VIRUS TODAY: With vaccine coming, daily deaths set a record

Health

This Monday, Nov. 23, 2020 photo from video provided by Cedars-Sinai Medical Center in Los Angeles shows the room where they will store coronavirus vaccines in super-cold storage. As California recorded a record of nearly 35,500 positive coronavirus cases on Friday, Dec. 11, 2020,, there is a glimmer of hope. California is awaiting the first batch of coronavirus vaccine and planning to distribute it to hospitals to inoculate healthcare workers on the front lines of the pandemic. The state is expecting to receive 327,000 doses of Pfizer’s vaccine by early next week. (Cedars-Sinai via AP)

Here’s what’s happening Saturday with the coronavirus pandemic in the U.S.:

THREE THINGS TO KNOW TODAY

— The nation’s first COVID-19 vaccine will begin arriving in states Mondaymorning, U.S. officials said. The government on Friday gave the final go-ahead to the shots needed to end an outbreak that has killed nearly 300,000 Americans.

— The U.S. hit another grim daily record Friday, recording 3,309 deaths related to COVID-19. That surpassed the previous one-day high of 3,124 deaths reported Wednesday, according to data compiled by Johns Hopkins University. Friday also saw a new high in daily confirmed infections, with more than 231,000. That’s nearly 4,000 above the previous record set on Dec. 4.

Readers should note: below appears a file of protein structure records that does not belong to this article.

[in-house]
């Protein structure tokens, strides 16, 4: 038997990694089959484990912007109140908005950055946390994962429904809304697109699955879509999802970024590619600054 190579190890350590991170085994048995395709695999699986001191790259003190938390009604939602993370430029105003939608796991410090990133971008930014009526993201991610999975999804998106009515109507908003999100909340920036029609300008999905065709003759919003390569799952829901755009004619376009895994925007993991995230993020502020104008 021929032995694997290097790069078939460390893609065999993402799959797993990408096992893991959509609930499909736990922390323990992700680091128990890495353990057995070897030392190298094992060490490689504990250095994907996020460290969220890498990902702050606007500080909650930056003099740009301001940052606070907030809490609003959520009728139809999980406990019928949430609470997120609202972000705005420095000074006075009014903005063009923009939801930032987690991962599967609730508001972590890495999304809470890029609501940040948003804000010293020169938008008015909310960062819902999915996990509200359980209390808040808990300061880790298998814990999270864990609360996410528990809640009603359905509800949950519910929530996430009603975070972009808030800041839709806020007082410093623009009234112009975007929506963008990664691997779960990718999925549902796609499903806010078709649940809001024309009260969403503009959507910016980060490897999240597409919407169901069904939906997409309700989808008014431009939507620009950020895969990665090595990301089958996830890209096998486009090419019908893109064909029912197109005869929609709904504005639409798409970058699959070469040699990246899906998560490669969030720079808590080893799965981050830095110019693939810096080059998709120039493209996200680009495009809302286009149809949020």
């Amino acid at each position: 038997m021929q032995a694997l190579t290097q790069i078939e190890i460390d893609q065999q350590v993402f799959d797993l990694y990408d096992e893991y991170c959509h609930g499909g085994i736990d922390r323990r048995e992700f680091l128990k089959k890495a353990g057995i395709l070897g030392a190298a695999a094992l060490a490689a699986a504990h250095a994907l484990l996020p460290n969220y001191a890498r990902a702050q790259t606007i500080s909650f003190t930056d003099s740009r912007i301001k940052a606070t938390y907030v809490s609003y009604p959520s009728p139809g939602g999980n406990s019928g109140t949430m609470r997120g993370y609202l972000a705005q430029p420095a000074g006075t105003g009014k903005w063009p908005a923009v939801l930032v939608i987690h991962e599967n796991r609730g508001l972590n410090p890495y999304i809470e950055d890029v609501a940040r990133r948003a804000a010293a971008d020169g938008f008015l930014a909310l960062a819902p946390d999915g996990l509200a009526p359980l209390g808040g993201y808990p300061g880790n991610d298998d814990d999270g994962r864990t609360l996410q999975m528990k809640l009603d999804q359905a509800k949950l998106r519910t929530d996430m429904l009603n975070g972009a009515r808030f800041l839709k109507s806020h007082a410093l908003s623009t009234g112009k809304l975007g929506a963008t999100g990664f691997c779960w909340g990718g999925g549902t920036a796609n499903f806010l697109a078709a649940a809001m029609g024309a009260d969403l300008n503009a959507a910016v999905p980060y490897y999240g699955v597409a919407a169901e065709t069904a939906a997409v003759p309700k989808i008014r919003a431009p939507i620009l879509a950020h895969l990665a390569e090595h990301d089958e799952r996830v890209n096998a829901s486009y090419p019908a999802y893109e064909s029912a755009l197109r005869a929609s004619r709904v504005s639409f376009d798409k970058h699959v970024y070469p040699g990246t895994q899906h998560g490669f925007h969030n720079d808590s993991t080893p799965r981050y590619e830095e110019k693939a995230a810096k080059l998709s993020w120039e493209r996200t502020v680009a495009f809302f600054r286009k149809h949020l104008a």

— Officials in California hope that a three-week stay-at-home order imposed this week on the agricultural San Joaquin Valley will slow transmission in a 12-county area where 97% of intensive care hospital beds are occupied.

THE NUMBERS: The seven-day rolling average of deaths per day in the U.S. rose to 2,360, up from 1,477 at the end of November, according to the COVID Tracking Project. The seven-day rolling average of new confirmed cases also has jumped, to 210,765 from 166,123 on Nov. 27.

QUOTABLE: “We see the train coming down the track and we’re telling people, and some people listen and get off the track and other people get on the track and start dancing.” — Chuck Davis, CEO of data science company Bayesiant, on trying to get people in California to take precautions to avoid transmission.

IN CASE YOU MISSED IT: Many snowbirds who typically live in warm U.S. climates part of the year to escape harsh winters in places as far away as Canada are staying put this yearbecause of the pandemic, causing another hit to American tourism.

ON THE HORIZON: Trucks are expected to roll out Sunday morning with shipments of Pfizer’s vaccine heading to nearly 150 distribution centers across the states. An additional 425 sites will get shipments Tuesday, and the remaining 66 on Wednesday.

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Find AP’s full coverage of the coronavirus pandemic at https://apnews.com/hub/coronavirus-pandemic.

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